If Pythagoras's transanimation were true, that notes the act of changing imperfect metals into the souls of men transmigrate into species answering gold or silver. This is also called the grand their former natures, some men must live over many operation; and they say it is to be effected by serpents. Browne's Vulgar Errours. the philosopher's stone.

Alchemists suppose Regard

that all metals are composed of the same prinThe port of Lupa, says our learned bard;

ciples; and that the imperfect metals do not Who, in a drunken dream, beheld his soul

differ from gold and silver, but because their The fifth within the transmigrating roll. Dryden.

principles are not so well combined, or because TransMIGRATION, in a large sense, is the re- they contain 'heterogeneous matters. We have moval or translation of a whole people into ano- then only these two faults lo remedy, which, as ther country, by the power of a conqueror. they say, may be done by proper coction, and by

TRANSMIGRATION is particularly used for the separating the pure from the impure. But we passage of the soul out of one body into another. would advise those making such experiments to See METEM PSYCHOsis, MYTHOLOGY, and Pytua- determine previously, if metals have each a pe

culiar earth, or only one common to ihem all. TRANSMIT', v. a. Lat. transmitto; Fr. In the second place, if it should be demonstrated Transmissive, adj. transmettre. To send that the earthy principle is the same in all TRANSMITTAL, n. S. from one person

or metals, and if that be demonstrated as clearly as place to another: the derivatives both corre- the identity of the inflammable principle in spond.

metals, they must then determine whether these By means of writing, former ages transmit the two be the only principles in metals, whether memorials of ancient times and things to posterity. the mercurial principle exists, and whether it be

Hale. essential to all metals or to some only, and what If there were any such notable transmission of a

is the proportion of these two or three principles colony hither out of Spain, the very chronicles of in the several metallic substances. These facts Spain would not have omitted so memorable a thing. must be ascertained previous to asserting the

Spenser on Ireland.

possibility of transmutation. In the transmission of the sea-water into the pits, the water riseth ; but, in the transmission of the water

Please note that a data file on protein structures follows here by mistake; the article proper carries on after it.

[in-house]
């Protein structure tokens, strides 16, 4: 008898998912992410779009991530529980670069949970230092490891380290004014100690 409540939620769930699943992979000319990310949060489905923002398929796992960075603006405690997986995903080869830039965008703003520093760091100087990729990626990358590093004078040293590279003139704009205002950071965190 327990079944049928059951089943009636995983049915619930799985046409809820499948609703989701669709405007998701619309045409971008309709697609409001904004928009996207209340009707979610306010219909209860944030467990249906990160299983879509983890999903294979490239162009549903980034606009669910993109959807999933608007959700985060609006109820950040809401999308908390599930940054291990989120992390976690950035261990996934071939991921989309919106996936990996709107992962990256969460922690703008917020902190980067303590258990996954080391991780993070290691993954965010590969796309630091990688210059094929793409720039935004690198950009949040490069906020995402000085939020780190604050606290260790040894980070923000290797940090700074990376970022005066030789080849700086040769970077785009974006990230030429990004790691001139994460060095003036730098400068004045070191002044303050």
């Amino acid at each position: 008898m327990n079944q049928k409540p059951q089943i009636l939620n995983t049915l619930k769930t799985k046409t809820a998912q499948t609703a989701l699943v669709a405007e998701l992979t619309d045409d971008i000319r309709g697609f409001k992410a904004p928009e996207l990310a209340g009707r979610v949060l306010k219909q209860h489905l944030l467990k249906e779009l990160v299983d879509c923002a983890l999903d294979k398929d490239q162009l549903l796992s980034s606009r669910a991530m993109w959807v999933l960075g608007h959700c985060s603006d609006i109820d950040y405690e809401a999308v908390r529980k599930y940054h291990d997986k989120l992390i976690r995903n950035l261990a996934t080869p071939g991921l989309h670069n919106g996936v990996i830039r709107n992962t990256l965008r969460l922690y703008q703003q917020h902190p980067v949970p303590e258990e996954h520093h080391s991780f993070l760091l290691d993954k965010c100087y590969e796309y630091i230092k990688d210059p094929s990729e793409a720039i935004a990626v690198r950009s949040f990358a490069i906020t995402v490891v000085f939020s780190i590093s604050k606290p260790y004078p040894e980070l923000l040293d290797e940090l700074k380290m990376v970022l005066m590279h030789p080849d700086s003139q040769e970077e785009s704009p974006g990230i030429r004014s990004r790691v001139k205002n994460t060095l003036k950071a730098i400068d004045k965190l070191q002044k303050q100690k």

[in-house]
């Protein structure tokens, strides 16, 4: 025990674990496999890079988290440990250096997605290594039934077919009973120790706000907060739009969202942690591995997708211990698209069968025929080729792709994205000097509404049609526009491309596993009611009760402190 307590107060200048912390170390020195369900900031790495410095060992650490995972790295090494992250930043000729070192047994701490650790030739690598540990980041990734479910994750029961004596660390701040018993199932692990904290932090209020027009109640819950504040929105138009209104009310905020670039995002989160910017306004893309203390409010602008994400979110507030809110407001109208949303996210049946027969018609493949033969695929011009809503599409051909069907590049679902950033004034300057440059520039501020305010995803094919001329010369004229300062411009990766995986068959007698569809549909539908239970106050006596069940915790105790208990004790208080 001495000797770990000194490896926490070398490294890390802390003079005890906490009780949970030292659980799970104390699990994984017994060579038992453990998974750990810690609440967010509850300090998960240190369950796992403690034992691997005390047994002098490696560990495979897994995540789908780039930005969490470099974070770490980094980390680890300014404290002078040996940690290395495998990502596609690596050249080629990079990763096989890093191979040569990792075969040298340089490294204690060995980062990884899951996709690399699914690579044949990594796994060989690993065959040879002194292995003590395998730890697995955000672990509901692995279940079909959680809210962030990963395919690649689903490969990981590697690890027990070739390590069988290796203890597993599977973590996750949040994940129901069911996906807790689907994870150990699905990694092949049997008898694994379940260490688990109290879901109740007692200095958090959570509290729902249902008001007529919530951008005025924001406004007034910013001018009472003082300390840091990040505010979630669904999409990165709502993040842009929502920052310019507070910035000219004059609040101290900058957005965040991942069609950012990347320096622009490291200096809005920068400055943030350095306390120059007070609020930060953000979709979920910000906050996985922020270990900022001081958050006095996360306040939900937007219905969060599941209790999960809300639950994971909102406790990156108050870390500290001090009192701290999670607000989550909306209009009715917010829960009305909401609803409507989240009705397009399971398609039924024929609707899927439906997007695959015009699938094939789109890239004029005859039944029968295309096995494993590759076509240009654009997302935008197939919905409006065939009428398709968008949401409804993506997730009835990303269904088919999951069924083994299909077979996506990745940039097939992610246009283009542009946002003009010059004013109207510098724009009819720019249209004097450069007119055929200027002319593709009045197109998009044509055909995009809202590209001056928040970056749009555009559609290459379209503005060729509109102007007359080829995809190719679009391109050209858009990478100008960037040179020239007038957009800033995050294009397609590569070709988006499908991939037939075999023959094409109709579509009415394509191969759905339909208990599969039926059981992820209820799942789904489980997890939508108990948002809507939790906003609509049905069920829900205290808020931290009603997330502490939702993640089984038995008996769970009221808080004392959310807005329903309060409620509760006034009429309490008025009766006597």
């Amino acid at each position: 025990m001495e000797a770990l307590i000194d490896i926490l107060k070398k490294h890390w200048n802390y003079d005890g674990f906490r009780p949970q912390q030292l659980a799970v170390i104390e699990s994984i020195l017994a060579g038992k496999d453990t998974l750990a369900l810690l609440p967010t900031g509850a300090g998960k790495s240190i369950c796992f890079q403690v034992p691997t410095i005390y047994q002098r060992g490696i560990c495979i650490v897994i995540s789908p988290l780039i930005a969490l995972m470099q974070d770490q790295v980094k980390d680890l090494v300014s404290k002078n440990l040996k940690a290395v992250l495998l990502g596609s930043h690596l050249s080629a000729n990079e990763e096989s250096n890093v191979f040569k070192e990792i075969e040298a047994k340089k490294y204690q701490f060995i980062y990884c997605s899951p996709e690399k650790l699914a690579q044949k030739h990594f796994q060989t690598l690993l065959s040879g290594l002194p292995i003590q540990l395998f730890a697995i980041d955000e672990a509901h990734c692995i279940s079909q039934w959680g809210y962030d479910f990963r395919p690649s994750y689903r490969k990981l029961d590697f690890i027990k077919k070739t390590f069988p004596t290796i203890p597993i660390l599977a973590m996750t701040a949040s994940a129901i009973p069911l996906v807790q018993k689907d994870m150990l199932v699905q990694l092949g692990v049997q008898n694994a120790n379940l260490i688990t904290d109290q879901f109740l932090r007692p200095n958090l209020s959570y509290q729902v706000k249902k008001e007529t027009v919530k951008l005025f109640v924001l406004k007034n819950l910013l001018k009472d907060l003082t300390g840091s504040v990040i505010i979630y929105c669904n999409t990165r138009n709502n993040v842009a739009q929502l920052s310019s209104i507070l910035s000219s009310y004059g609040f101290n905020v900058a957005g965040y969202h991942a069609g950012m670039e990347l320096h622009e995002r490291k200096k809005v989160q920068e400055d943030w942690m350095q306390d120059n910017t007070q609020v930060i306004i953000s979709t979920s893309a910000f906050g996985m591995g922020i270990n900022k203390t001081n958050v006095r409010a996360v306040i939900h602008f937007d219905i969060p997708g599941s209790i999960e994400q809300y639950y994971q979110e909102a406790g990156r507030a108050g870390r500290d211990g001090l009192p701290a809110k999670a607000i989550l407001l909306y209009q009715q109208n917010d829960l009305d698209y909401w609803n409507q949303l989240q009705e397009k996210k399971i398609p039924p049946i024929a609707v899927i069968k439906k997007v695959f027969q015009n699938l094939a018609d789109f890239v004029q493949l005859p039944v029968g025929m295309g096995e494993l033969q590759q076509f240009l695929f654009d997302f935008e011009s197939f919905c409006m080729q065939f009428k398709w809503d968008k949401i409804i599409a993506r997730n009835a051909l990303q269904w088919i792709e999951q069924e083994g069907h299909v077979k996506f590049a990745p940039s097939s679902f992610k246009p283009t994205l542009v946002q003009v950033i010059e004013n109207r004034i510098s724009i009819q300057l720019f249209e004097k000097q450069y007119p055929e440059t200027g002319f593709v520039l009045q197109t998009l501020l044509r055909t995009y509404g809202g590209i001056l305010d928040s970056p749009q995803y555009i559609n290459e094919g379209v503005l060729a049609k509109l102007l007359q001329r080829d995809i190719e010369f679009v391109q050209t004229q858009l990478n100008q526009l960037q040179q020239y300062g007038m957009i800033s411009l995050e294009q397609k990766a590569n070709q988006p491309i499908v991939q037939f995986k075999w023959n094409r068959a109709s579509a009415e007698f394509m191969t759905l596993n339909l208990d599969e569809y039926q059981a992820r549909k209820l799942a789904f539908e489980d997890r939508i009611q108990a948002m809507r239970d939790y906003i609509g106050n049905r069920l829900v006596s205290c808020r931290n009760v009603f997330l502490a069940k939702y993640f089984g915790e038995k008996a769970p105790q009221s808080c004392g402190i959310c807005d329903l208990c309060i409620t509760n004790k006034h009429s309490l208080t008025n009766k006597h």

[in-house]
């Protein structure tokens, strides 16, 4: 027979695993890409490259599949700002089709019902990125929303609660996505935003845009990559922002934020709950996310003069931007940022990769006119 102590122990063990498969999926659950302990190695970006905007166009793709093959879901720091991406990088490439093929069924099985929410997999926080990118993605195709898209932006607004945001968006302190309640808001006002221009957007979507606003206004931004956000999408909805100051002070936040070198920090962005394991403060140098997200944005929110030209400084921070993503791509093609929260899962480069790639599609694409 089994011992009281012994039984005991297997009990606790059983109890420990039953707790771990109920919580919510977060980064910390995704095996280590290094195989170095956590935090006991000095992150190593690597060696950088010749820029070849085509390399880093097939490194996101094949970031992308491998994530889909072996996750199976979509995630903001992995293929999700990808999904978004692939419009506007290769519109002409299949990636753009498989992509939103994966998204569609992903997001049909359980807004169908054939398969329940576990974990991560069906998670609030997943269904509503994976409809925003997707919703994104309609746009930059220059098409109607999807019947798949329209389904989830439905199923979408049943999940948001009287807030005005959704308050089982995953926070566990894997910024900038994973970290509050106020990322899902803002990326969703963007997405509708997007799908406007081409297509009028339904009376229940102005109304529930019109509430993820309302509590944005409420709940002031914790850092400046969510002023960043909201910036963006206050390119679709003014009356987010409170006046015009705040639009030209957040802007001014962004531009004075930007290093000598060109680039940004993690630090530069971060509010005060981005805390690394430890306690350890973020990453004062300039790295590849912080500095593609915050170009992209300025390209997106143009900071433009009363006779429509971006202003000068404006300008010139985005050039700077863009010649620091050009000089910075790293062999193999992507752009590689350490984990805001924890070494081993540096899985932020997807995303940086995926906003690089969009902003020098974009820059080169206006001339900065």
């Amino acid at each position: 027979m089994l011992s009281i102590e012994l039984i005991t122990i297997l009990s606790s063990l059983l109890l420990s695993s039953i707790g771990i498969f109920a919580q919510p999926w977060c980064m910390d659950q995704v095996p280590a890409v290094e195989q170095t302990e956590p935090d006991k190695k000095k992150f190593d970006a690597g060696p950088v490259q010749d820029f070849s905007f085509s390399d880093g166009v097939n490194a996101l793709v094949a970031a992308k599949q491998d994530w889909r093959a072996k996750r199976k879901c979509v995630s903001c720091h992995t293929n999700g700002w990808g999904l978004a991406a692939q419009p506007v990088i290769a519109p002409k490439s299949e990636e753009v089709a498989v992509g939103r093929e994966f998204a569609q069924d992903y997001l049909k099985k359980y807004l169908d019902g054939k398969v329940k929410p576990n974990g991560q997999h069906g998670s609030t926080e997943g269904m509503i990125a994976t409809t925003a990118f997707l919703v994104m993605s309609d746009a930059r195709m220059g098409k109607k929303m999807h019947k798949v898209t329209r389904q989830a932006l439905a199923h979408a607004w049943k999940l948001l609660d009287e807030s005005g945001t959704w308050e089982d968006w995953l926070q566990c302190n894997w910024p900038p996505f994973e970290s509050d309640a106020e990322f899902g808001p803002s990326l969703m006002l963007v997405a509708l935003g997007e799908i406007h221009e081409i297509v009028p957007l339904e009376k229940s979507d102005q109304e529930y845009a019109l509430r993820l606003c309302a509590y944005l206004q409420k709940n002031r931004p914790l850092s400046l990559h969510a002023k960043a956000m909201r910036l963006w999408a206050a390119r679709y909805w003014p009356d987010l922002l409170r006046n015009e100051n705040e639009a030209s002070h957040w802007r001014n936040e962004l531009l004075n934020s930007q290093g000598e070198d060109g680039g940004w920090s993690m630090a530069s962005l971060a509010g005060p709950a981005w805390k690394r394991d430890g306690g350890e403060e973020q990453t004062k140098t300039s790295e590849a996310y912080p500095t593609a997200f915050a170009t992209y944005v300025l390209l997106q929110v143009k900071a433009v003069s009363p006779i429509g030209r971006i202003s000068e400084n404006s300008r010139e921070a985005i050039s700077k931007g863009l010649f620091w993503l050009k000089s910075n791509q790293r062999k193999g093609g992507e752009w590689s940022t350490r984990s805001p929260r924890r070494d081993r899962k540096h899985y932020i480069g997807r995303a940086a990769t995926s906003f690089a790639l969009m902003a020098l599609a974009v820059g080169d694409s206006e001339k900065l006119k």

TRANSOM, among builders, denotes the piece through the vessels, it falleth.

Bacon.

that is framed across a double light window. Languages of countries are lost by transmission of Transoms, in a ship, certain beams or timbers colonies of a different language.

extended across the sternpost of a ship, to fortify Hale's Origin of Mankind. her afterpart, and give it the figure most suitable The uvea has a musculous power, and can dilate to the service for which she is calculated.

See and contract that round hole in it called the pupil, SHIP-BUILDING. for the better moderating the transmission of light. TRANSPARENT, adj. ? Fr. transparent ;

More. TRANSPA'RENCY, n. s. $ Lat. trans and appaHe sent orders to his friend in Spain to sell his Pervious to the light; clear; pellucid : estate, and transmit the inoney to him. Addison.

the noun substantive corresponds. And still the sire inculcates to his son Transmissive lessons of the king's renown. Prior. Nor shines the silver moon one half so bright, TRANSMUTE', v. n. Lat. transmuto;

Through the transparent bosom of the deep, TRANSMU'TABLE, adj. Fr. transmuer. To

As doth thy face through tears of mine give light:

Thou shin’st in every tear that I do weep. TRANSMUTA’TION, n. s. change from one na

Shakspeare. ture or substance to another : the derivatives cor

Each thought was visible that rolled within, responding.

As through a crystal case the figured hours are seen ; Am not I old Sly's son, by birth a pedlar, by edu. And heaven did this transparent veil provide, cation a card-maker, by transmulation a bear herd ? Because she had no guilty thought to hide. Dryden.

Shakspeare. Her bosom appeared all of chrystal, and so won. Suidas thinks that by the golden fleece was meant derfully transparent that I saw every thought in her a golden book of parchment, which is of sheep's skin, heart.

Addison.

GORAS.

Teo.

I tion.

Another cause is the greater transparency of the ecstacy; felon sentenced to be transported: the vessels, occasioned by the thinness and delicacy of two noun substantives following correspond. their coats.

Arbuthnot.

I came hither to transport the tidings. Shakspeare. TRANSPICʻUOUS, adj. Lat. trans and spe- 0, be thou my Charon, cio. Transparent; pervious to the sight. And give me swift transportance to those fields, What if that light,

Where I may wallow in the lily beds Sent from her through the wide transpicuous air, Proposed for the deserver! Id. Troilus and Cressida. To the terrestrial moon be as a star ? Milton,